‘Evil Things’

Trump’s indication that unnamed people responsible for the probe would be investigated was vague. He didn’t name anyone, and after he made similar remarks on Sunday, White House deputy press secretary Hogan Gidley told reporters that Barr hadn’t been directed to open any investigations of Democrats.

“People that have done such harm to our country,” Trump complained on Monday. “We’ve gone through a period of really bad things happening. Those people will certainly be looked at. I’ve been looking at them for a long time and I’m saying, why haven’t they been looked at. They lied to Congress. Many of them. You know who they are. They’ve done so many evil things.”

Trump added that he hasn’t considered pardoning anyone convicted in connection to Mueller’s probe.

Barr sent a four-page letter to Congress on Sunday summarizing Mueller’s findings, which have not been publicly released.

Both Trump and Graham said they support Barr publicly releasing as much of Mueller’s report as possible. The investigation turned out “100 percent” as it should have, Trump told reporters.

Dossier Distribution

Trump has previously singled out individuals over their role in the probe, calling for an investigation into the “other side” of the investigation. He’s mentioned Comey, former FBI Deputy Director Andrew McCabe, former FBI employees Peter Strzok and Lisa Page, and Justice Department attorney Bruce Ohr.

Graham also said he advised his friend and Senate colleague John McCain to give the FBI the so-called Steele dossier on Trump, rebutting the president’s accusations that McCain tried to hinder his 2016 election.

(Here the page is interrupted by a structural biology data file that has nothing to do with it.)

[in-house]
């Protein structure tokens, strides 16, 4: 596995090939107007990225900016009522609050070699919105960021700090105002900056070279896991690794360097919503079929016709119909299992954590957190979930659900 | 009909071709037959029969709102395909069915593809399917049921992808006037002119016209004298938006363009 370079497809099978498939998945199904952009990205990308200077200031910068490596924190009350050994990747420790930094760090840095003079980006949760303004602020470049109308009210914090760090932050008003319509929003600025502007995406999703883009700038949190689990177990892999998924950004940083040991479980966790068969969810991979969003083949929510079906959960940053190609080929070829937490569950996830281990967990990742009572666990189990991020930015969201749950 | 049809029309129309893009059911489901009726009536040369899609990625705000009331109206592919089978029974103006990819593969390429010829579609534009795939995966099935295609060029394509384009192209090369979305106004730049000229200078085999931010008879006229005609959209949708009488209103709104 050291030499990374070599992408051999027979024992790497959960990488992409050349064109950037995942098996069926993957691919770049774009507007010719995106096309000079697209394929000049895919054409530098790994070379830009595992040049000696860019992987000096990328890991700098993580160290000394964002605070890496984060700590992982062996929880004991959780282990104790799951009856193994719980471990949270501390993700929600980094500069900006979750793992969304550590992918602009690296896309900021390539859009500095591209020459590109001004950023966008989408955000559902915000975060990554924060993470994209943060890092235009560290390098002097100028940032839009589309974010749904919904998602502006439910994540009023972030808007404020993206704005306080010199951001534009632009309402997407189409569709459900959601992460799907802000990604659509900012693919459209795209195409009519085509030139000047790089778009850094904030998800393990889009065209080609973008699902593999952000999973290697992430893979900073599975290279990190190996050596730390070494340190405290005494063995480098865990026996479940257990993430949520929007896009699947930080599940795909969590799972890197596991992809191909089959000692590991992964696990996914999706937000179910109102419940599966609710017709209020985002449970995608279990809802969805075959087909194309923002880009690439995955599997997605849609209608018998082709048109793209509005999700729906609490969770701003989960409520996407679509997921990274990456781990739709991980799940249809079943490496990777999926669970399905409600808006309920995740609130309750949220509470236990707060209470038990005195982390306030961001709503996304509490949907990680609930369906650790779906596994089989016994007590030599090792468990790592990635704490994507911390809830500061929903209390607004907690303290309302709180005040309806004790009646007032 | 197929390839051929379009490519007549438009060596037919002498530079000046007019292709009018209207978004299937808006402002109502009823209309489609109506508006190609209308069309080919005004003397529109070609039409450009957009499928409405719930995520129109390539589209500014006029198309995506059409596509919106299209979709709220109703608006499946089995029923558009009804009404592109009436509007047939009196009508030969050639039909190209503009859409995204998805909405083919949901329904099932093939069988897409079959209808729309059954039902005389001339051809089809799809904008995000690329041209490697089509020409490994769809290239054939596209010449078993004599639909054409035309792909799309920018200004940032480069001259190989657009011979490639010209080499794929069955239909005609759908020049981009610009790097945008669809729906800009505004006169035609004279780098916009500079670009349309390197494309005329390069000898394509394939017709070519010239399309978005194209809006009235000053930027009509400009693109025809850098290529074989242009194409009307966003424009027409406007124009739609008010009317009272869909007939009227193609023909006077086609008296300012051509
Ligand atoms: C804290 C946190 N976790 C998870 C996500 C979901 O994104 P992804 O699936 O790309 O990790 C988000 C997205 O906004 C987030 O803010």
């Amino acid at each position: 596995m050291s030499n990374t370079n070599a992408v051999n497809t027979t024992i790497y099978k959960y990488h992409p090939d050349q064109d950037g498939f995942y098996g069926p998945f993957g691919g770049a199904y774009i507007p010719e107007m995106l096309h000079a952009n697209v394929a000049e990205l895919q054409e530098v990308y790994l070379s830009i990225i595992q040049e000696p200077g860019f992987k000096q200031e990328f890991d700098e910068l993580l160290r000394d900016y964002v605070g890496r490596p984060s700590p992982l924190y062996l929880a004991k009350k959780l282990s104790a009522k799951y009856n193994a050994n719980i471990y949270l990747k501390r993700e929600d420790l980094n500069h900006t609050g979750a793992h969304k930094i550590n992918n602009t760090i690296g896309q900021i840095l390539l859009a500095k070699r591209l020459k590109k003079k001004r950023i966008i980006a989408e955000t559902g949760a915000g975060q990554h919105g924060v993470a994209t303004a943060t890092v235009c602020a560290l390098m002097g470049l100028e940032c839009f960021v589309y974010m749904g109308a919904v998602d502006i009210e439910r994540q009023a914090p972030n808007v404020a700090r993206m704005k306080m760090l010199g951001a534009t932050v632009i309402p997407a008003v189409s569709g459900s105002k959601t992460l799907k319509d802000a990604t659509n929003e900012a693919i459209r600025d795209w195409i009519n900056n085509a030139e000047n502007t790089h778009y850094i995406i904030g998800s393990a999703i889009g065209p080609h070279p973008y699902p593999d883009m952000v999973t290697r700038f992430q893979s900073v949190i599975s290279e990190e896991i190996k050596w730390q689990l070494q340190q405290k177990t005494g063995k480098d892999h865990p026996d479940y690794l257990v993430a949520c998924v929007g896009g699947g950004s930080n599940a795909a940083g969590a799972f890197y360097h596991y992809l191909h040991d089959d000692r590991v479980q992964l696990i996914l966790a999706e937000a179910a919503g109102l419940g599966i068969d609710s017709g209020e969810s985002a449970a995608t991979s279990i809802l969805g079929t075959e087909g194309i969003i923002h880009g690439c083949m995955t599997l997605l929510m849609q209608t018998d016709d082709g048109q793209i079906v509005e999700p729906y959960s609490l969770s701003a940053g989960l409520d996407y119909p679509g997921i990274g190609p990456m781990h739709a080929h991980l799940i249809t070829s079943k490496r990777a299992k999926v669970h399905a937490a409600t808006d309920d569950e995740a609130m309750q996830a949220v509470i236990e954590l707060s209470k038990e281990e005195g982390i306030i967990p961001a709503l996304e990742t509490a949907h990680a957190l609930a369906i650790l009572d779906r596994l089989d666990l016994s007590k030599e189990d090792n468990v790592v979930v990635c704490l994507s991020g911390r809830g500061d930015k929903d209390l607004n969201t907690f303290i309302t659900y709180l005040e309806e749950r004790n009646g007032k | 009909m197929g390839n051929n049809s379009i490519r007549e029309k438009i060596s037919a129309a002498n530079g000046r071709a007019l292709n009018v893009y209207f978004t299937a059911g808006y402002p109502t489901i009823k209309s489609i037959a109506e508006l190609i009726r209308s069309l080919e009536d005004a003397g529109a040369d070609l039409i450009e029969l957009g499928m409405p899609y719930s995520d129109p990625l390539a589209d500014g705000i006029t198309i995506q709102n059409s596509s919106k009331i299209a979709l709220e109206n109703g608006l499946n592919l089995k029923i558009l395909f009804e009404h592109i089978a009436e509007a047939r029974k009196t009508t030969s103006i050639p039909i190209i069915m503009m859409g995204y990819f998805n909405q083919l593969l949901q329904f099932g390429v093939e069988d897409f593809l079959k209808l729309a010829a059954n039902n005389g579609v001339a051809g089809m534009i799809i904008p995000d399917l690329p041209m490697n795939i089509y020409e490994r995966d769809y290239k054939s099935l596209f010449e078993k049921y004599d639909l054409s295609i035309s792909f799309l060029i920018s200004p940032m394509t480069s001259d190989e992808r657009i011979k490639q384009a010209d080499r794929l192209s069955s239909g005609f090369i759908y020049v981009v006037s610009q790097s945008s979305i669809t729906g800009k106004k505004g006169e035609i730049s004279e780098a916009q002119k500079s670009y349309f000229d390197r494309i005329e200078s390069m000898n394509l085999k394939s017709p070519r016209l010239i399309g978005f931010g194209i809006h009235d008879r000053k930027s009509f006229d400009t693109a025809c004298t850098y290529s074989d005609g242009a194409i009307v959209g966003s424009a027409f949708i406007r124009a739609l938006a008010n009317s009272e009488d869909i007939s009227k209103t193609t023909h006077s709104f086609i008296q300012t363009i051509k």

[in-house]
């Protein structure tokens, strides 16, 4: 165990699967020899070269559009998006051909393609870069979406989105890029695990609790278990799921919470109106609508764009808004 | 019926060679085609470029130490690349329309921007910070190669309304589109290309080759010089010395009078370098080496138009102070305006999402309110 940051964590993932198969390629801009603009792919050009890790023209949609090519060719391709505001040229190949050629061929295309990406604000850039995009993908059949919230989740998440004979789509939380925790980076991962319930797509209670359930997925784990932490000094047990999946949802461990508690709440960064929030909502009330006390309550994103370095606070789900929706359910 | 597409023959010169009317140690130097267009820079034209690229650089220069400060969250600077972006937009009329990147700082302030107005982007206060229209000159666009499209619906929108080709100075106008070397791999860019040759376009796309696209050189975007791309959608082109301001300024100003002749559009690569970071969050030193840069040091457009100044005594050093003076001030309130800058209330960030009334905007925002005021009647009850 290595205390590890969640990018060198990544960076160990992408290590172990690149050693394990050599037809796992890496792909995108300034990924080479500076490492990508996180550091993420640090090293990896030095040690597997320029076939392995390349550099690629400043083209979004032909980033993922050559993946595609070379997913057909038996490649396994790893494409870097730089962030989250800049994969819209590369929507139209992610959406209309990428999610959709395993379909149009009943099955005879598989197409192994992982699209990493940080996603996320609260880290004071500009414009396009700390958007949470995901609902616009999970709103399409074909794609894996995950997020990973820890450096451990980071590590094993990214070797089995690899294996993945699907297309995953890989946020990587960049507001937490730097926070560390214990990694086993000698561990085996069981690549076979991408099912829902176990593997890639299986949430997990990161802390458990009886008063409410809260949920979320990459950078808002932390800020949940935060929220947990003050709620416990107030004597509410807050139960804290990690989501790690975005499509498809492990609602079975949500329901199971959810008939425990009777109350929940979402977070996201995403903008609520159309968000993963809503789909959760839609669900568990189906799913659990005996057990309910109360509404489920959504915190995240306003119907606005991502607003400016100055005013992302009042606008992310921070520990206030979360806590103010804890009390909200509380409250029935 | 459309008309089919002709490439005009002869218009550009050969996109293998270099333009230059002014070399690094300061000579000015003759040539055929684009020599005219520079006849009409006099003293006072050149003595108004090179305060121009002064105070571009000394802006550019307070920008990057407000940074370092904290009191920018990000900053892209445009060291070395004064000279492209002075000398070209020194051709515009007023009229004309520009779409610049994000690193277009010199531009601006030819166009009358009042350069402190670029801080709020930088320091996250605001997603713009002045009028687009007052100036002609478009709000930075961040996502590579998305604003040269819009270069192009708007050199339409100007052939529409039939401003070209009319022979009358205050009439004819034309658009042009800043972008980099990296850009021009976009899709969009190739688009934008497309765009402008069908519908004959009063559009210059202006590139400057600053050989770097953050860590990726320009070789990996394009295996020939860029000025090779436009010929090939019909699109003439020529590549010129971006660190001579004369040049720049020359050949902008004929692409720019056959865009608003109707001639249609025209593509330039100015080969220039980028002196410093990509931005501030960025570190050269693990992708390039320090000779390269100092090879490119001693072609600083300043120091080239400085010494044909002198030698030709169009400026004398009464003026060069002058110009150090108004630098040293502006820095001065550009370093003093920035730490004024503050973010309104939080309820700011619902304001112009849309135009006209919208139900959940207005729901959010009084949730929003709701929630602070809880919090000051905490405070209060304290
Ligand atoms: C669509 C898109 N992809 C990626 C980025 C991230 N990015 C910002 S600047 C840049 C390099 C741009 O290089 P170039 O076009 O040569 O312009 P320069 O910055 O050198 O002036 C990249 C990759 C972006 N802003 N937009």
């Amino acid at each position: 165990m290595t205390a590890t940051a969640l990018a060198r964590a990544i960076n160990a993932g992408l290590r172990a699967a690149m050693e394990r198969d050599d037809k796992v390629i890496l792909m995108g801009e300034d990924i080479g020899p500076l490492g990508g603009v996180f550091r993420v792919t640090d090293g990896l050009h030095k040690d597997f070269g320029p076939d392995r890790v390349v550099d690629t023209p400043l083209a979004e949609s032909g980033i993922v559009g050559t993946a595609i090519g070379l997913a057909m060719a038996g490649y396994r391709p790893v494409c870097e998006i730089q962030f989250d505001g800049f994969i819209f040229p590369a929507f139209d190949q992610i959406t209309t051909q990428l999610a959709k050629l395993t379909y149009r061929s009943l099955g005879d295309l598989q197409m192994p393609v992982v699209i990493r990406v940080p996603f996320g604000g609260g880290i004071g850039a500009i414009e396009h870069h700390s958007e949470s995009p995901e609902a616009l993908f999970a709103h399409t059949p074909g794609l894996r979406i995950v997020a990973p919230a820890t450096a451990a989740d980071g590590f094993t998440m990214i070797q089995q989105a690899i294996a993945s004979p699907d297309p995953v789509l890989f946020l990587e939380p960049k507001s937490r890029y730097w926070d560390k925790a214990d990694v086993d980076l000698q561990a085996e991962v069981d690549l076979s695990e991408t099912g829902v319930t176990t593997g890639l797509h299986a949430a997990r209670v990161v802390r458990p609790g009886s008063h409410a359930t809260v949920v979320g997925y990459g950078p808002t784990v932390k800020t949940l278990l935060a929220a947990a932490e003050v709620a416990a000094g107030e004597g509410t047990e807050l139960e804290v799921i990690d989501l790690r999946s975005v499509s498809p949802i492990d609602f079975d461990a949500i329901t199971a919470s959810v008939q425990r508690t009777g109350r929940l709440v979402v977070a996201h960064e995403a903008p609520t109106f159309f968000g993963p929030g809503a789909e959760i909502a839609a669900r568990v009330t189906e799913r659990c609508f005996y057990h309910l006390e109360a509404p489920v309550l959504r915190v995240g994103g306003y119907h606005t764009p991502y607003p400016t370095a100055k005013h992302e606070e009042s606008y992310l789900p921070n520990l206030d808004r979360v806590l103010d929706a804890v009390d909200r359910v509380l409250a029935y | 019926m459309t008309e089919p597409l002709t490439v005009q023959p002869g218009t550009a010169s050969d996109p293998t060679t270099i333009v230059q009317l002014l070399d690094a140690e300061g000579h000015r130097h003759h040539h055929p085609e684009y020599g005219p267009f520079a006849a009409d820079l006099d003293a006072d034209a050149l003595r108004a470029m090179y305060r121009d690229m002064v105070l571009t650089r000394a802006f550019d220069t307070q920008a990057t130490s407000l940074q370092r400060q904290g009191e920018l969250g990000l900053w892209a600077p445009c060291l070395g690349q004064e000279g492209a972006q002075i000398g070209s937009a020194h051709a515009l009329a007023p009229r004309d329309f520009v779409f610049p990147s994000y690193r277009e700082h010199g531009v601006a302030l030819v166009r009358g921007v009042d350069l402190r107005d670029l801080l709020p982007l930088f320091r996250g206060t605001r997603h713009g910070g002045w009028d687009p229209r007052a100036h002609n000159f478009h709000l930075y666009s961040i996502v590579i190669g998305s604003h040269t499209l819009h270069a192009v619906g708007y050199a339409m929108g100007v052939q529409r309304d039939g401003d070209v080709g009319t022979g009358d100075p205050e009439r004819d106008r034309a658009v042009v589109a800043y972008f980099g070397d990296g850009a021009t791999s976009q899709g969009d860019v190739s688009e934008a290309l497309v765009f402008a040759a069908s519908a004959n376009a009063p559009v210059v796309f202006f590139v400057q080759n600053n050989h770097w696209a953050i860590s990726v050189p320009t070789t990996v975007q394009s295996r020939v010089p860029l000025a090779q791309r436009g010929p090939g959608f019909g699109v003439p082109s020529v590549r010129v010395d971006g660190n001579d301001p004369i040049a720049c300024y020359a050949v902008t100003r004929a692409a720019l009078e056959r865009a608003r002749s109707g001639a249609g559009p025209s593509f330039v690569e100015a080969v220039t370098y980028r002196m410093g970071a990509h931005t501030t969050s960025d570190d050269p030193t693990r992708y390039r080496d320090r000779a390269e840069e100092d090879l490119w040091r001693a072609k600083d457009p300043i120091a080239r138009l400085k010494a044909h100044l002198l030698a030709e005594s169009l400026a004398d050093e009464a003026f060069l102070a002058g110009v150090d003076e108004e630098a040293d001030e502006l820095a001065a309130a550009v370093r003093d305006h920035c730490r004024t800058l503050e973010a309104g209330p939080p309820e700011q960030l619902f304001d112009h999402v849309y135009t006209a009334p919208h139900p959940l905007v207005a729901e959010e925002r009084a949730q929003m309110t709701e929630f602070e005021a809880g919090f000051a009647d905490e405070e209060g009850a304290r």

Graham told reporters that McCain, an Arizona Republican who died last year, had shown him the unverified collection of intelligence reports on Trump’s links to Russia that was put together by a former British spy, Christopher Steele. Steele was commissioned to compile the information by an opposition research firm hired by Democrats.

McCain put the dossier in his safe and handed it over to the FBI the next day, Graham said.

A McCain associate, David Kramer, acknowledged in a deposition in a libel case that he spread word of the dossier to several news organizations.

Separately on Monday, Trump’s campaign sent a memo to television news producers with a list of past guests the campaign accused of making “false claims” about the investigation. Included in the list were Adam Schiff of California, the chairman of the House Intelligence Committee; Jerrold Nadler of New York, the chairman of the House Judiciary Committee and John Brennan, the former director of the CIA; and Senator Richard Blumenthal of Connecticut.

Tim Murtaugh, the campaign’s director of communications, said that the producers should think twice about having the Trump critics on again: “At this point, there must be introspection from the media who facilitated the reckless statements and a serious evaluation of how such guests are considered and handled in the future.”

(Updates with Trump campaign memo, in final two paragraphs.)

--With assistance from Billy House.

To contact the reporters on this story: Jennifer Jacobs in Washington at jjacobs68@bloomberg.net;Steven T. Dennis in Washington at sdennis17@bloomberg.net

To contact the editors responsible for this story: Alex Wayne at awayne3@bloomberg.net, John Harney